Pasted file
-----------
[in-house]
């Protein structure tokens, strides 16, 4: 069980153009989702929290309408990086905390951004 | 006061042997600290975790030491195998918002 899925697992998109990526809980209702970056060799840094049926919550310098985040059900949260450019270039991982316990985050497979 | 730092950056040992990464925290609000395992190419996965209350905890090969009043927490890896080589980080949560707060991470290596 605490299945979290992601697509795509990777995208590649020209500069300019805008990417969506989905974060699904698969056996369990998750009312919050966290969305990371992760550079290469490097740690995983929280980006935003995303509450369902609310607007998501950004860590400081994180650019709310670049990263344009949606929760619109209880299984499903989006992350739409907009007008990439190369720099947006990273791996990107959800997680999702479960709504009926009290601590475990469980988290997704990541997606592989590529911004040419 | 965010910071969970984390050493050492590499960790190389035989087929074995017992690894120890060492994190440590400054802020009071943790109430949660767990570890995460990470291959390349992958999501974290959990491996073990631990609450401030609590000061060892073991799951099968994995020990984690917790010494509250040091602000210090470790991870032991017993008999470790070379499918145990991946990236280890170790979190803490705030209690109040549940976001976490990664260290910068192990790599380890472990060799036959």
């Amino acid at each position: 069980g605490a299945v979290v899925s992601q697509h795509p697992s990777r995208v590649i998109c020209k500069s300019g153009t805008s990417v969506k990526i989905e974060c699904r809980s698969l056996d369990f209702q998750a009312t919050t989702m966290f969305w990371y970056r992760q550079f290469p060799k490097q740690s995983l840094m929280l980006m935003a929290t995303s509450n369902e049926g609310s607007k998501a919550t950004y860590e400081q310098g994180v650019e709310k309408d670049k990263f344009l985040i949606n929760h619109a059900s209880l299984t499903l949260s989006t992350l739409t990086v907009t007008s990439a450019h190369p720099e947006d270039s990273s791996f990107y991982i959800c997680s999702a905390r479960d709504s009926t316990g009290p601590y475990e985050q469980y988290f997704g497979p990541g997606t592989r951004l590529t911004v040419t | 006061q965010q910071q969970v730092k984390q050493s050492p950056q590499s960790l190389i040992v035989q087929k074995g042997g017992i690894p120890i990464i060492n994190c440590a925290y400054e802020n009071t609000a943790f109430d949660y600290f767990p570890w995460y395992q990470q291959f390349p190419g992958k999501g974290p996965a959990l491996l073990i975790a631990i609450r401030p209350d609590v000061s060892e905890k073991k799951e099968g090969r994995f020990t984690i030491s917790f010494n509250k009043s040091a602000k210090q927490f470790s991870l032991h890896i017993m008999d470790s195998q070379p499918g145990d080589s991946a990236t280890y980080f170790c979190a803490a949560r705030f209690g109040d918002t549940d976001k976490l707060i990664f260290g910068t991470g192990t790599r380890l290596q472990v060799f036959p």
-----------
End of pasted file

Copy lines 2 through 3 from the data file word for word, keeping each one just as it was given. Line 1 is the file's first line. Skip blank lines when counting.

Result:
């Protein structure tokens, strides 16, 4: 069980153009989702929290309408990086905390951004 | 006061042997600290975790030491195998918002 899925697992998109990526809980209702970056060799840094049926919550310098985040059900949260450019270039991982316990985050497979 | 730092950056040992990464925290609000395992190419996965209350905890090969009043927490890896080589980080949560707060991470290596 605490299945979290992601697509795509990777995208590649020209500069300019805008990417969506989905974060699904698969056996369990998750009312919050966290969305990371992760550079290469490097740690995983929280980006935003995303509450369902609310607007998501950004860590400081994180650019709310670049990263344009949606929760619109209880299984499903989006992350739409907009007008990439190369720099947006990273791996990107959800997680999702479960709504009926009290601590475990469980988290997704990541997606592989590529911004040419 | 965010910071969970984390050493050492590499960790190389035989087929074995017992690894120890060492994190440590400054802020009071943790109430949660767990570890995460990470291959390349992958999501974290959990491996073990631990609450401030609590000061060892073991799951099968994995020990984690917790010494509250040091602000210090470790991870032991017993008999470790070379499918145990991946990236280890170790979190803490705030209690109040549940976001976490990664260290910068192990790599380890472990060799036959």
């Amino acid at each position: 069980g605490a299945v979290v899925s992601q697509h795509p697992s990777r995208v590649i998109c020209k500069s300019g153009t805008s990417v969506k990526i989905e974060c699904r809980s698969l056996d369990f209702q998750a009312t919050t989702m966290f969305w990371y970056r992760q550079f290469p060799k490097q740690s995983l840094m929280l980006m935003a929290t995303s509450n369902e049926g609310s607007k998501a919550t950004y860590e400081q310098g994180v650019e709310k309408d670049k990263f344009l985040i949606n929760h619109a059900s209880l299984t499903l949260s989006t992350l739409t990086v907009t007008s990439a450019h190369p720099e947006d270039s990273s791996f990107y991982i959800c997680s999702a905390r479960d709504s009926t316990g009290p601590y475990e985050q469980y988290f997704g497979p990541g997606t592989r951004l590529t911004v040419t | 006061q965010q910071q969970v730092k984390q050493s050492p950056q590499s960790l190389i040992v035989q087929k074995g042997g017992i690894p120890i990464i060492n994190c440590a925290y400054e802020n009071t609000a943790f109430d949660y600290f767990p570890w995460y395992q990470q291959f390349p190419g992958k999501g974290p996965a959990l491996l073990i975790a631990i609450r401030p209350d609590v000061s060892e905890k073991k799951e099968g090969r994995f020990t984690i030491s917790f010494n509250k009043s040091a602000k210090q927490f470790s991870l032991h890896i017993m008999d470790s195998q070379p499918g145990d080589s991946a990236t280890y980080f170790c979190a803490a949560r705030f209690g109040d918002t549940d976001k976490l707060i990664f260290g910068t991470g192990t790599r380890l290596q472990v060799f036959p």